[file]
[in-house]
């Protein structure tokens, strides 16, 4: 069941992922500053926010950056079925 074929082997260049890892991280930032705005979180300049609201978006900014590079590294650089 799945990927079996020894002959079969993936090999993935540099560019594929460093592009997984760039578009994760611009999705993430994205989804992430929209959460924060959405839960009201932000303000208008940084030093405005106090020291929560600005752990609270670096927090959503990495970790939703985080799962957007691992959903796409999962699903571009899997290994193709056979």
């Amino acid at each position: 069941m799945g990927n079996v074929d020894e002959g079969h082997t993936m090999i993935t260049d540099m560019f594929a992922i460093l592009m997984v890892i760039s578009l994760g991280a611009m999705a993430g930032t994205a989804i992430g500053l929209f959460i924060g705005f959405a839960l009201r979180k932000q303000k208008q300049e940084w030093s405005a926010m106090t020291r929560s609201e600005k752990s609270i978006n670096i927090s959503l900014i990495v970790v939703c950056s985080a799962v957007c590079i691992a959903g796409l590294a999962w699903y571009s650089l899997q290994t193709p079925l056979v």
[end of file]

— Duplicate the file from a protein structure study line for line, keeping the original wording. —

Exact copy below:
[in-house]
């Protein structure tokens, strides 16, 4: 069941992922500053926010950056079925 074929082997260049890892991280930032705005979180300049609201978006900014590079590294650089 799945990927079996020894002959079969993936090999993935540099560019594929460093592009997984760039578009994760611009999705993430994205989804992430929209959460924060959405839960009201932000303000208008940084030093405005106090020291929560600005752990609270670096927090959503990495970790939703985080799962957007691992959903796409999962699903571009899997290994193709056979």
């Amino acid at each position: 069941m799945g990927n079996v074929d020894e002959g079969h082997t993936m090999i993935t260049d540099m560019f594929a992922i460093l592009m997984v890892i760039s578009l994760g991280a611009m999705a993430g930032t994205a989804i992430g500053l929209f959460i924060g705005f959405a839960l009201r979180k932000q303000k208008q300049e940084w030093s405005a926010m106090t020291r929560s609201e600005k752990s609270i978006n670096i927090s959503l900014i990495v970790v939703c950056s985080a799962v957007c590079i691992a959903g796409l590294a999962w699903y571009s650089l899997q290994t193709p079925l056979v």